Thomas Frey, executive director and senior futurist at the DaVinci Institute estimates that billions of jobs will disappear in the next 15 years due to the Internet of Things (IoT) and many associated technological advances, but these extreme and accelerating changes will also create many new industries and countless new jobs to replace those they've eliminated.
"We're living in an increasingly connected world, and Rockwell Automation is right on the cutting edge of these breakthroughs," said Frey. "We humans are very backward-looking because all our evidence and information is historical. However, we're all going to spend the rest of our lives living in the future, so how can we turn this around? How is the future created? It's in our minds and those of everyone around us. The future creates the present because visions of the future determine our actions today. So if we change our visions of the future, then this will change the actions we take in the present."
Frey presented "The Future of Work" on the opening day of Rockwell Automation's Process Solutions User Group (PSUG) today in Anaheim, California. PSUG is being held in the days leading up to Automation Fair 2014 at the Anaheim Convention Center.
Wake Up and Transition
Frey reported that "catalytic innovations" like electricity, telephones, automobiles and airplanes created multi-billion-dollar industries and millions of jobs in past decades, but most of these fields are now on or near the downward slope of their lifecycle bell curves. Meanwhile, these technologies' peak demand has been preceded by declines in the number of people needed to produce them as efficiency and automation have taken hold.
"Peak demand for steel is estimated to occur in 2024, and then decline as composites and other materials take its place. However, peak employment in steel production already occurred in the 1980s, and so employment can indicate what the future will bring," explained Frey. "I predict that more than 2 billion jobs will disappear by 2030. This needs to be a big wake-up call that we must transition to new kinds of jobs faster then ever before. Those jobs are going away, but this change also frees up human capital. We're not going to run out of work to do, but where is the next generation of jobs going to come from? They will come from all of the future industries that are already emerging."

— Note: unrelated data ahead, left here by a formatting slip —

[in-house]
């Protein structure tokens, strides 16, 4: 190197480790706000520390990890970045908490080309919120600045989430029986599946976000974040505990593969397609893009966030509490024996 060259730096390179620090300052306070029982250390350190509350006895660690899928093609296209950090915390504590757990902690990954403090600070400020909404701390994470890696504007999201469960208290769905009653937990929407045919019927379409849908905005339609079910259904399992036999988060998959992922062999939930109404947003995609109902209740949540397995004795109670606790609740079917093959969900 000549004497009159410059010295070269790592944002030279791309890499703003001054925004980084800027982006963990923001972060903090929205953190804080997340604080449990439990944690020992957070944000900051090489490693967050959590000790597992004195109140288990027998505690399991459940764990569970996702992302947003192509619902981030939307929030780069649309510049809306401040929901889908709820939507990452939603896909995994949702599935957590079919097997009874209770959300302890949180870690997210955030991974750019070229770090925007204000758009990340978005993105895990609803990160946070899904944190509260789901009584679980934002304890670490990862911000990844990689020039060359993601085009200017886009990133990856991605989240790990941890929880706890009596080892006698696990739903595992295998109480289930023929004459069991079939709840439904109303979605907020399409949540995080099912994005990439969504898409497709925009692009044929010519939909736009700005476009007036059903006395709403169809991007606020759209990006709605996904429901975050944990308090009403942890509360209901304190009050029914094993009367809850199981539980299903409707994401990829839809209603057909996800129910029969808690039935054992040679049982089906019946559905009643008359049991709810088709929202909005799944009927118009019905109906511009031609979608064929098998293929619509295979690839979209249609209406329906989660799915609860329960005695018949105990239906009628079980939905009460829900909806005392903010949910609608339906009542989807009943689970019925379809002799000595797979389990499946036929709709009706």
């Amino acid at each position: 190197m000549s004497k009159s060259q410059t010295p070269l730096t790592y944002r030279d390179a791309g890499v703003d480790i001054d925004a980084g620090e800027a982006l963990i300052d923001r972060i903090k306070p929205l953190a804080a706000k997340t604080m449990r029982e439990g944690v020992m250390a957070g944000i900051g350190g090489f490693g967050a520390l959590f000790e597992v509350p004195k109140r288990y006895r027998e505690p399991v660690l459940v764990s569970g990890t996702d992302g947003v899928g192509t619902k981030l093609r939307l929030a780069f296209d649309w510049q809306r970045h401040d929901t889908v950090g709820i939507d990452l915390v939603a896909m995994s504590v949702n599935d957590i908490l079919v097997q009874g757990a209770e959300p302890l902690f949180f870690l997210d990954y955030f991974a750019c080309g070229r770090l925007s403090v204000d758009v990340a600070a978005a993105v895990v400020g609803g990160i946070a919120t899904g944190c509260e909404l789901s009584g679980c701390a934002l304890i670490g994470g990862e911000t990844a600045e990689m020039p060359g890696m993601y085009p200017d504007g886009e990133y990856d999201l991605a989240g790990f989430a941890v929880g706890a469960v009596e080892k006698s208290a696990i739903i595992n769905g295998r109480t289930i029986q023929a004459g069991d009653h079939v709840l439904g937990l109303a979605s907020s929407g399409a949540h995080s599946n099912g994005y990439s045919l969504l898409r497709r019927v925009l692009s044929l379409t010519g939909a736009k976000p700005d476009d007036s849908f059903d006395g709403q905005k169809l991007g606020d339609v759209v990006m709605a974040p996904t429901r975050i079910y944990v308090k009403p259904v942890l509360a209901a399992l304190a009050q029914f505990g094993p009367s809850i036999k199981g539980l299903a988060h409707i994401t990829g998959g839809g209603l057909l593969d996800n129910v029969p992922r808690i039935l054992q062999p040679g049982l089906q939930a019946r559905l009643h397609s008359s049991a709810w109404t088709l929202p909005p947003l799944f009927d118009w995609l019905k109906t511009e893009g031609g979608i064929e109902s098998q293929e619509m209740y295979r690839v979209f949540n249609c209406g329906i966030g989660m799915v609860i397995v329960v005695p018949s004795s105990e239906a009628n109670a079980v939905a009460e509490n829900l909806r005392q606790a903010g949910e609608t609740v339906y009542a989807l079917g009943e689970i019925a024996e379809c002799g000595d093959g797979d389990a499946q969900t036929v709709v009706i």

Similarly, Frey cites Cisco's estimate that the IoT will include 50 billion devices by 2020, which will be assisted by an astounding 100 trillion sensors by 2036. "These sensors will be increasingly tiny, cheap and ubiquitous and will allow more and more people to participate in creating the future," added Frey. "This means just a few individuals will be able to develop innovations and then quickly get them into the mainstream for everyone else to use. We're getting further into this age of hyperawareness and speeded-up information flows."
Some of these IoT-enabled "enchanted objects" may include trash cans that can scan package barcodes and order new items; caps on medical prescription packages that can light, chirp and send reminder texts; ambient umbrellas that alert users when bad weather is predicted; biometric coffee makers than can brew according to user preferences; smart chopsticks that can test for food safety; smart contact lenses that will provide HMIs and data flows like Google glass; and countless other undreamed of solutions. All of these new industries and their products will need people to design, manufacture, market, deliver and maintain them.
3D-Printed and Drone-Delivered
Two of the biggest enablers of the IoT-based future will be 3D printing or additive manufacturing and drone technologies, according to Frey. "3D printers are already producing complex textiles and shoes, automobiles and even concrete housing units," he said. "This will create a lot of needs for designers, and so everyone can get involved. In fact, you can already buy a 3D house-printing kit for $16,000 from BetAbram in Slovenia, so I think we'll soon see these devices switching between concrete, glass and materials for plumbing and wiring."
On a more mobile front, Frey believes drones are going to take the automated, guided vehicle (AGV) industry into the air. "Drones are going to in 1,000 different directions," added Frey. "Drones will be used by first responders, rescuers and new organizations. They'll monitor forest for hot spots, and put potential forest fires out when they're easier to extinguish. Huge solar-powered drones from Titan and Ascentra will be able to serve as a cross between very high cellular towers and very low satellites, and allow far more people to access the Internet in developing areas. This will be another huge infrastructure project and employer. We're really entering a periods of unprecedented opportunity, and the future is ours to write."